Telstra has been fined $10 million for automatically charging customers for items they didn’t want, including ringtones, games and competitions using a third-party billing service.
Australia’s consumer watchdog took the telco giant to court after customers complained about being billed for unknown purchases by the Premium Direct Billing service.
The Federal Court on Thursday imposed penalties totalling $10 million on Telstra for making false or misleading representations to customers in 2015 and 2016.
It comes after Telstra admitted more than 100,000 customers may have been affected by the now-defunct billing system.
Mobile phone customers unwittingly signed up to subscriptions without having to enter payment details or verify their identity, the ACCC said.
“Telstra generated substantial profits by exposing customers to unauthorised charges,” ACCC Chairman Rod Sims said.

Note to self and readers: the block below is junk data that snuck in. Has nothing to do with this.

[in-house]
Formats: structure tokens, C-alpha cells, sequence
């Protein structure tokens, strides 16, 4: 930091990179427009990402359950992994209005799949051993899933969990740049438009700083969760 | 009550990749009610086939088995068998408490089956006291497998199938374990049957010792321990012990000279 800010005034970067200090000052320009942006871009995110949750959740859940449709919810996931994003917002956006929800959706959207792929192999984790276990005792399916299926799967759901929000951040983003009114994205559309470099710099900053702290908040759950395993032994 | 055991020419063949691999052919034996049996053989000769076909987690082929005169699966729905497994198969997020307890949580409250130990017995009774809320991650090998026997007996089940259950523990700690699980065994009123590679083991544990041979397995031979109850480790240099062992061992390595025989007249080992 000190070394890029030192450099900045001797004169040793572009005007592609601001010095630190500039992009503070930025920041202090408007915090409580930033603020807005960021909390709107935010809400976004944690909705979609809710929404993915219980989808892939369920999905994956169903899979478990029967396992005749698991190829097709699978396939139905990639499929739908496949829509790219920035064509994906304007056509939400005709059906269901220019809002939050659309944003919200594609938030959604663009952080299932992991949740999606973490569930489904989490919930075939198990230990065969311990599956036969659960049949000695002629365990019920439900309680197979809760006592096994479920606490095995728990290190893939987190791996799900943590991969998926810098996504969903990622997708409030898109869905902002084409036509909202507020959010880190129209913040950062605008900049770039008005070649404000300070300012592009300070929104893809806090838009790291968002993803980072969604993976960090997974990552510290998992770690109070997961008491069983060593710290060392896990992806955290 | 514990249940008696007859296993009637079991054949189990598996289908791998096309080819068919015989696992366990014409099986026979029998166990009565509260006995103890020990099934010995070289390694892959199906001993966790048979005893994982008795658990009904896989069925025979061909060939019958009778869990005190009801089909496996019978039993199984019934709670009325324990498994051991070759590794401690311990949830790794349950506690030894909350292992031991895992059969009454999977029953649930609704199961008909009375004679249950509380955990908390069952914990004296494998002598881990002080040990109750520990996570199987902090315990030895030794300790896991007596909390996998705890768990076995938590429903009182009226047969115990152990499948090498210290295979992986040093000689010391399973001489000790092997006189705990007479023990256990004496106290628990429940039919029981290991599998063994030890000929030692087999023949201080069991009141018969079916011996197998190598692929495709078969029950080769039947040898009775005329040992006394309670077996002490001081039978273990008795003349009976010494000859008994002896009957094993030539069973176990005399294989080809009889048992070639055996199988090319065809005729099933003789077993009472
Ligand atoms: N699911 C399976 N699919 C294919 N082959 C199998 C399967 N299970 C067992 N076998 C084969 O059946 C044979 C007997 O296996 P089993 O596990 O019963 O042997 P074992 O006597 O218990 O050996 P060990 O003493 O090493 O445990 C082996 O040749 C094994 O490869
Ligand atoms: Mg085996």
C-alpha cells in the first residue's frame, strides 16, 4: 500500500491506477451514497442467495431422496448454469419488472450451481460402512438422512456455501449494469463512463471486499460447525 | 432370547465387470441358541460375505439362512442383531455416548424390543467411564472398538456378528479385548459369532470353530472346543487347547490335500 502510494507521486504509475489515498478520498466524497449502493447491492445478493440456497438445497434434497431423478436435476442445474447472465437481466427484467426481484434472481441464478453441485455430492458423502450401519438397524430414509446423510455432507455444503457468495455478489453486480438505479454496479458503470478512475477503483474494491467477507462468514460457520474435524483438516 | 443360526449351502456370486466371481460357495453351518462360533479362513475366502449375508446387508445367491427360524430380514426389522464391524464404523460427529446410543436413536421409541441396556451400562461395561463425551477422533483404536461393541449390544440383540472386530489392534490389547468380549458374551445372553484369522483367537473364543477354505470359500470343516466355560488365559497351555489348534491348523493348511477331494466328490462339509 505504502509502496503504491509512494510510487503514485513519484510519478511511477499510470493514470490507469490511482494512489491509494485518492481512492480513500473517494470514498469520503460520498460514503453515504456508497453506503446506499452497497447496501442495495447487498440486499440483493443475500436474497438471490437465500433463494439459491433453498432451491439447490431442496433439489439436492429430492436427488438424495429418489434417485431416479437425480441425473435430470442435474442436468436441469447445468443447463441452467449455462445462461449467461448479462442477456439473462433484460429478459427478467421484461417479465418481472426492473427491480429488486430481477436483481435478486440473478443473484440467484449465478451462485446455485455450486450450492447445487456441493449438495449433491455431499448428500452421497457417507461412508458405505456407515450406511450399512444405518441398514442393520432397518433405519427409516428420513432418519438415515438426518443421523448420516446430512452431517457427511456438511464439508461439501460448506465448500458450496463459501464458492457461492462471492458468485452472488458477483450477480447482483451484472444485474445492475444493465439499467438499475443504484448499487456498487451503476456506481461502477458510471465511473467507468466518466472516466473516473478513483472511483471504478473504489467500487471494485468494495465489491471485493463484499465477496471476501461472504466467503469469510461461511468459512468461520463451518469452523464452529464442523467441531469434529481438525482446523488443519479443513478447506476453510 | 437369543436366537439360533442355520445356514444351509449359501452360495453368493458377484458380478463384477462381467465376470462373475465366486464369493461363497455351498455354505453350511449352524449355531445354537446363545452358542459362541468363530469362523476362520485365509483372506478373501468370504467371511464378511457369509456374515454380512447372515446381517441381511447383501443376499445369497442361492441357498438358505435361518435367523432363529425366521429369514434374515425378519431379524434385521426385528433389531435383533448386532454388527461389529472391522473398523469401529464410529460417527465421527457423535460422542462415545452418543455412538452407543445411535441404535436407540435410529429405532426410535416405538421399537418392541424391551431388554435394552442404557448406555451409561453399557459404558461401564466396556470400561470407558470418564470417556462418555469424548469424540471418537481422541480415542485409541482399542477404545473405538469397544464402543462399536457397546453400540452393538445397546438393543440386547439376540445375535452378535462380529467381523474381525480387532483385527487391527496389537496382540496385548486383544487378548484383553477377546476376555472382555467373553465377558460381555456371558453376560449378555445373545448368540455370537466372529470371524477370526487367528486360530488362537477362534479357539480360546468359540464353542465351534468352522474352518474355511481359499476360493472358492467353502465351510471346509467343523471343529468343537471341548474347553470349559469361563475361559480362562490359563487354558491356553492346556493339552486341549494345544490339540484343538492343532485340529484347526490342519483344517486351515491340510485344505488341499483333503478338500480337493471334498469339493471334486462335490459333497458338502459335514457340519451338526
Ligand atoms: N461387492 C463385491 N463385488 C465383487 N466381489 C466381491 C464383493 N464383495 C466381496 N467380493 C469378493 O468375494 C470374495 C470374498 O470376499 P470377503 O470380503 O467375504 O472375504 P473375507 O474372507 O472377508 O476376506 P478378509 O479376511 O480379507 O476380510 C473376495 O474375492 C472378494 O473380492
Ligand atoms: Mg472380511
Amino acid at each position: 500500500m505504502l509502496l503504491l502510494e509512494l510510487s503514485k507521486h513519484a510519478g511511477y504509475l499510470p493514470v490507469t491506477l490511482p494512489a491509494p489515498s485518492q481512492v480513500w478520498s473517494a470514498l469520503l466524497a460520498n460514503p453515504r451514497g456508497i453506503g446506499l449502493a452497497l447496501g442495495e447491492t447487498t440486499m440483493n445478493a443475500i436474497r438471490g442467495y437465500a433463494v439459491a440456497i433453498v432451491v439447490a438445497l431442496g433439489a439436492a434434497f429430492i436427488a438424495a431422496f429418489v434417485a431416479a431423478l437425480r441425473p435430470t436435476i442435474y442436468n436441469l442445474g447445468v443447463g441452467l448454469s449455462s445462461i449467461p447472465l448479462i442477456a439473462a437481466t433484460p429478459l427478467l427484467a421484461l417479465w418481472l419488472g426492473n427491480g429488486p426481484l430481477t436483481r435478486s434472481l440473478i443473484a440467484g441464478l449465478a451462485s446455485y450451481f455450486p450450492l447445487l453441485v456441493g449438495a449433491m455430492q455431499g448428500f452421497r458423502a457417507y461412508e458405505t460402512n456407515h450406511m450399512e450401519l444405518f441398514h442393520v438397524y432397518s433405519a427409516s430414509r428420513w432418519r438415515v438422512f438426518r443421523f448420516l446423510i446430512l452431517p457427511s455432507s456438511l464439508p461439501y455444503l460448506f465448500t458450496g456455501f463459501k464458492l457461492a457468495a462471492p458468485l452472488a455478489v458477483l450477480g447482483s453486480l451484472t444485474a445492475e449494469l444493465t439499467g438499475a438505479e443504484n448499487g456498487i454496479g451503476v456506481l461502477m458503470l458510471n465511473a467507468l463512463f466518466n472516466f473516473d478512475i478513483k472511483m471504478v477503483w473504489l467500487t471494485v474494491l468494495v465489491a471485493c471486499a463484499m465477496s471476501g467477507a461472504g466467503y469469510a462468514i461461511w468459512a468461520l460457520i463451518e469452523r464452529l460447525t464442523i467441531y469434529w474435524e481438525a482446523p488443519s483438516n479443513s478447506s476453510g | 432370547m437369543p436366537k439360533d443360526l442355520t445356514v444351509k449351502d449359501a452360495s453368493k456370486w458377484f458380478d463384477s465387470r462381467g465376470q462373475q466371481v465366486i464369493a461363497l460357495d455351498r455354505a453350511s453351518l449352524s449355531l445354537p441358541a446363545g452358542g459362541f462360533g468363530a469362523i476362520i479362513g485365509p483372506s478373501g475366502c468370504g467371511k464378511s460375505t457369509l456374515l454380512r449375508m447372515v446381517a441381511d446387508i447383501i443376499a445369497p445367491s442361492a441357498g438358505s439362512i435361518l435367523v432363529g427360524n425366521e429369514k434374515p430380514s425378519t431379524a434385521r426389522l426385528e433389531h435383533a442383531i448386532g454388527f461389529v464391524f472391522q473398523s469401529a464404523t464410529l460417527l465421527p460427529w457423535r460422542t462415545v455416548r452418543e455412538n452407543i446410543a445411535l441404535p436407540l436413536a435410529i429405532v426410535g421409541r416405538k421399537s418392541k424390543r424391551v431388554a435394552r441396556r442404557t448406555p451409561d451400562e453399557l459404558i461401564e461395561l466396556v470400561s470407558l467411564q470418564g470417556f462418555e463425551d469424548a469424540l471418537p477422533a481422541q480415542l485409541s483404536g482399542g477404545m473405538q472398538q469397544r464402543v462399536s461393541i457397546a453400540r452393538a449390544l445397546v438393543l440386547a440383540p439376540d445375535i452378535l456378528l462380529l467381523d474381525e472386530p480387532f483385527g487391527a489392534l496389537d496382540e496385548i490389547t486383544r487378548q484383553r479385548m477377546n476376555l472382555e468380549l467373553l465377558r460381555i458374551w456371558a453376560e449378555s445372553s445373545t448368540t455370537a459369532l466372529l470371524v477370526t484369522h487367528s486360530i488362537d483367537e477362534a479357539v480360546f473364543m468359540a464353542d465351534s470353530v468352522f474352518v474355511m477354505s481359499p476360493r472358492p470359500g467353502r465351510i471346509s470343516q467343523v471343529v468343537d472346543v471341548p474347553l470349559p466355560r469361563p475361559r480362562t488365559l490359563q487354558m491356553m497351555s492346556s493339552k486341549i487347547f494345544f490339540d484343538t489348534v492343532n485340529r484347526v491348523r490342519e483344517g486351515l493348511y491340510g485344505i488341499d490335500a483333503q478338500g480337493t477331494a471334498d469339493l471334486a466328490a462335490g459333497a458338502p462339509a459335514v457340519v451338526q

Mr Sims said Telstra knew children were at risk of inadvertently subscribing to content or services on a family member’s phone.
“The $10 million penalty imposed by the court recognises the seriousness of Telstra’s conduct,” he said.
The ACCC said Telstra reaped some $62 million in revenue from 2.7 million mobiles through the service.
Mr Sims said many customers paid for content from which they had difficulty unsubscribing.
Some of the items included Seven Network and Nine Network competitions and ringtones to popular shows.
Telstra shut down its Premium Direct Billing service in March and it has promised to refund impacted customers.
The company estimates it has provided refunds of at least $5 million and it will review any future complaints in light of this action.
The ACCC estimates a further $7 million could be refunded and customers are urged to contact the telco if they find unauthorised charges on their mobile phone bill.
Telstra’s penalties must be paid to the Commonwealth of Australia within a fortnight.
The orders came down on the same day another major Australian company was fined the same amount for breaching consumer laws.
Ford Australia must pay $10 million after it mishandled customer complaints over cars that shuddered, jerked or lost power because of faulty transmissions.